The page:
Episode Spotlight: Love and Marriage


Every Monday, I spotlight a random episode of M*A*S*H, providing a brief review and asking readers to offer their thoughts.

“Love and Marriage” (#68, 3×20)
Originally Broadcast: Tuesday, February 18th, 1975
Written by Arthur Julian
Directed by Lee Philips

Capsule Summary: Hawkeye and Trapper try to help a South Korean orderly visit his pregnant wife while also trying to keep an American orderly from marrying a South Korean call girl.

Both the A and B stories in this episode were pretty good, even if they involved some unfortunate realities of the Korean War. The A Story involving Mr. Kwang was resolved nicely with the reunion of father, mother and newborn. Left unsaid was what would become of Kwang. Presumably he would be reassigned to another unit by the ROK Army, leaving his wife and child to fend for themselves. This wasn’t the only episode to touch on forced conscription of Koreans by both the North and the South. It seemed a little insensitive of Hawkeye and Trapper to crack jokes about the practice in front of Kwang.

The B Story involving Private McShane’s scheme to make a quick $1,000 by marrying Soong Hi worked mostly due to the hefty involvement of Wayne Rogers. It was nice to see him given something substantial to do. Dugan either overreacted or underacted in most of his scenes but then again his entire squeaky clean persona was apparently an act. Frank liking him should have been a warning sign that he wasn’t who he seemed to be. As with the A Story, the B Story also ended on something of a positive note, with McShane forced to call off the sham marriage. But he probably just went and found someone else to marry for the money, so all Trapper did was delay things.

I have to wonder about the South Korean woman who was constantly pulling on Colonel Blake’s arm. She apparently wanted teeth. I assume she wanted dentures or dental replacements but why would that come up during pre-marital exams? It’s a small but bizarre part of the episode. The scene does provide a great line from Radar (“Well, I’m not supposed to know, but you must know otherwise they wouldn’t want you to sign it”) and another example of just how incompetent Colonel Blake can be at times, signing anything put on his desk.

Also, would Hawkeye really have delivered Mrs. Kwang’s baby on a moving bus or would he have had the driver pull over? Radar’s reactions are over-the-top but amusing and seeing him carried off on a stretcher is a nice touch.

Radar wants to go look for some hot water

I suspect if Wayne Rogers had received more scenes during his years on M*A*S*H like the one he shared with Dennis Dugan in this episode, he never would have left the series. It didn’t involve Hawkeye at all and was a significant part of the B Story.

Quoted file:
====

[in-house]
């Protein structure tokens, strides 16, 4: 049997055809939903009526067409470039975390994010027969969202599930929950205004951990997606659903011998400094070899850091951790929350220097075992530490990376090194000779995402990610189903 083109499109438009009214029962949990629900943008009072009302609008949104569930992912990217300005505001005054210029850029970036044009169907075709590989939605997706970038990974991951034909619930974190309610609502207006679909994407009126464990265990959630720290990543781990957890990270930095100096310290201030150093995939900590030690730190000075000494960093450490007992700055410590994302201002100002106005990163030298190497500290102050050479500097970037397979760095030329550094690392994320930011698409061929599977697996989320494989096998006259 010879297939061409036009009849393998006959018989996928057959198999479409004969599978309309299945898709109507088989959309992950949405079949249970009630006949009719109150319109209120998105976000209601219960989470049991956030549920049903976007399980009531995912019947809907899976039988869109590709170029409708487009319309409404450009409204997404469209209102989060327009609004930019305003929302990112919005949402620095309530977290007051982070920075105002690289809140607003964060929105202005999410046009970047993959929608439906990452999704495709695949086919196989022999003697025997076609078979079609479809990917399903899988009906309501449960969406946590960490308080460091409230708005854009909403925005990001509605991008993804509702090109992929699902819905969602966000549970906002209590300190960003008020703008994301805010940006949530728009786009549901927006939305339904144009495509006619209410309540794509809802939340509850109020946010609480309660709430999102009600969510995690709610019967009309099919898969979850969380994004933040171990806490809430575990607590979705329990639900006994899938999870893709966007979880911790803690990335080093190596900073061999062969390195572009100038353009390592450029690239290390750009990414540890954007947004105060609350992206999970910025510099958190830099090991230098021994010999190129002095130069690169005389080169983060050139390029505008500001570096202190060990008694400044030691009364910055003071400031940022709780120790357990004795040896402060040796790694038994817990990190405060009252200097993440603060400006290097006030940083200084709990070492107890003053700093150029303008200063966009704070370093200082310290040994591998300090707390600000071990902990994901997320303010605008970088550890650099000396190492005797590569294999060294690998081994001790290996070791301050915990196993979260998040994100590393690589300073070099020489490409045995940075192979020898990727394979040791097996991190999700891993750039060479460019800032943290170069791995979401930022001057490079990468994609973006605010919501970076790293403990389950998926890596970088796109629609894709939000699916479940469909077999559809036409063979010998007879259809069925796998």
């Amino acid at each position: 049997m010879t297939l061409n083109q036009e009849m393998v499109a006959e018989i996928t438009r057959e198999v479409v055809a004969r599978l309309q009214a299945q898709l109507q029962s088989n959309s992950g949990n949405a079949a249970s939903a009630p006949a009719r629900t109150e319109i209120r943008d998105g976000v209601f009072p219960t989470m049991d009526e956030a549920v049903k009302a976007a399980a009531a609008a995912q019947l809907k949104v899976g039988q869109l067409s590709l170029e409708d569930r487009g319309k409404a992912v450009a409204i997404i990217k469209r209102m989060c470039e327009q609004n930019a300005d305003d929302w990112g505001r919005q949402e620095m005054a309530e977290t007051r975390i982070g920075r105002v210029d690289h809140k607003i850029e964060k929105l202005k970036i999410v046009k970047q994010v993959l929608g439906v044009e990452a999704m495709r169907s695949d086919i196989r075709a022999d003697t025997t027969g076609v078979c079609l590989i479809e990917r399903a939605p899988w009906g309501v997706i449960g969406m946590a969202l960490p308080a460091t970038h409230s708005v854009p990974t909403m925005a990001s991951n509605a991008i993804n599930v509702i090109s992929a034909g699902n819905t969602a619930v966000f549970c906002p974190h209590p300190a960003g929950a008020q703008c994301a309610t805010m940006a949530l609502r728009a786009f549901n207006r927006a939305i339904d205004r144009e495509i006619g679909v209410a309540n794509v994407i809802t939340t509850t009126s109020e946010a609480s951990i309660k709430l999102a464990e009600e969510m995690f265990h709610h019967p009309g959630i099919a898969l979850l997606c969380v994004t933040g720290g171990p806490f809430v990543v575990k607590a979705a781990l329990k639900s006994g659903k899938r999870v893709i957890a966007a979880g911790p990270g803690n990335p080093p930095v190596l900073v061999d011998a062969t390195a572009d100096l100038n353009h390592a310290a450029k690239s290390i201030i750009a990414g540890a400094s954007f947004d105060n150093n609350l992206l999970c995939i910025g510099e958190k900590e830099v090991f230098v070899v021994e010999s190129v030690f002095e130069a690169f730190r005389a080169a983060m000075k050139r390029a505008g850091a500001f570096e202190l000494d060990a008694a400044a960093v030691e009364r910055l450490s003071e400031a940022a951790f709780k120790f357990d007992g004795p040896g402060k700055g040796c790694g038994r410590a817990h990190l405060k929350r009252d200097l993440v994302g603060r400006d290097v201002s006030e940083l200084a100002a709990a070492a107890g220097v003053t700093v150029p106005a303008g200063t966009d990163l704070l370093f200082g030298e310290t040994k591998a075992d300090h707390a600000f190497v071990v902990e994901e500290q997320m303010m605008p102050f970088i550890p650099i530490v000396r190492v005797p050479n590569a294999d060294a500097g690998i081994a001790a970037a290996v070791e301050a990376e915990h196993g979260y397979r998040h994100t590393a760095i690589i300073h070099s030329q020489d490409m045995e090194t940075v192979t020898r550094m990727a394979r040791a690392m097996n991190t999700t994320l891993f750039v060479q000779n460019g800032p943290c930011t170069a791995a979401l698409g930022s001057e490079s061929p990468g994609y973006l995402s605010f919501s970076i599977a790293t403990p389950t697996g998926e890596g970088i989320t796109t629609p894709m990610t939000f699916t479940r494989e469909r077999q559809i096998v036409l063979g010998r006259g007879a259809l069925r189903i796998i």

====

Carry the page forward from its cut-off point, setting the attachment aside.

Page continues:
Unrelated, but in that scene especially Dugan’s clothes don’t seem to fit very well.

This episode featured the first of five appearances by actor Soon-Teck Oh (identified in the closing credits to this episode as Soon-Taik Oh) on M*A*S*H, all as different characters. The other episodes he appeared in are “The Bus” (Season 4), “The Korean Surgeon” (Season 5), “The Yalu Brick Road” (Season 8) and “Foreign Affairs” (Season 11). It also featured the fourth of seven different appearances by Jerry Fujikawa. Dennis Dugan would return to M*A*S*H years later, playing a different character, in “Strange Bedfellows” (Season 11).

Hawkeye’s line about it taking a steady hand for a Wassermann is reference to the Wassermann test for syphilis.

Margaret does not appear in this episode. Neither does Klinger.

3 Replies to “Episode Spotlight: Love and Marriage”

  1. A good episode. As mentioned, Trapper is fantastic in his scene with McShane and it really makes you wonder how great he would have been had he gotten more scenes like that.

    My favorite piece of dialog is from when Hawkeye and Trapper are trying to convince Henry to let them go bring Mrs. Kwang to the 4077th:
    Trapper: Kwang’s wife. Can’t we do something for her?
    Henry: Hey, there’s a war on, remember? Most of these women have to have their babies in a rice paddy and then go back to work.
    Trapper: Henry, we all saw ‘The Good Earth.’
    Radar: Hey, what is that?
    Trapper: A 20-year-old movie.
    Radar: We’re getting that next week.

    Burt Metcalfe reminisced during the ’30th Anniversary Reunion’ about Gary Burghoff ad libbing during the bus sequence “I can see her fuzzy wuzzy.” LOL.That would have never gotten past the censors then.

    Dennis Dugan now has made a career for himself directing Adam Sandler movies. Just as well…he was terrible in both episodes that he was in.

  2. This episode seemed uninspiring and hard to watch. I’m not a fan of Dennis Dugan as an actor or director. He just doesn’t come across as a likeable kind of guy.

  3. IMO, Dennis Dugan is a lousy actor. Never funny, never credible. Delivers his lines through his nose. Glad Wayne Rogers got a chance to shine, I agree he would have stayed if given better scenes. Having Frank acting like an MP is ridiculous— he’s a doctor, a terrible doctor but not an MP. Seems as if it was an excuse for Alan Alda & the writers to slam the US Military. Having Henry suddenly become a hard ass about a Korean national trying to be with his pregnant wife doesn’t cut it.

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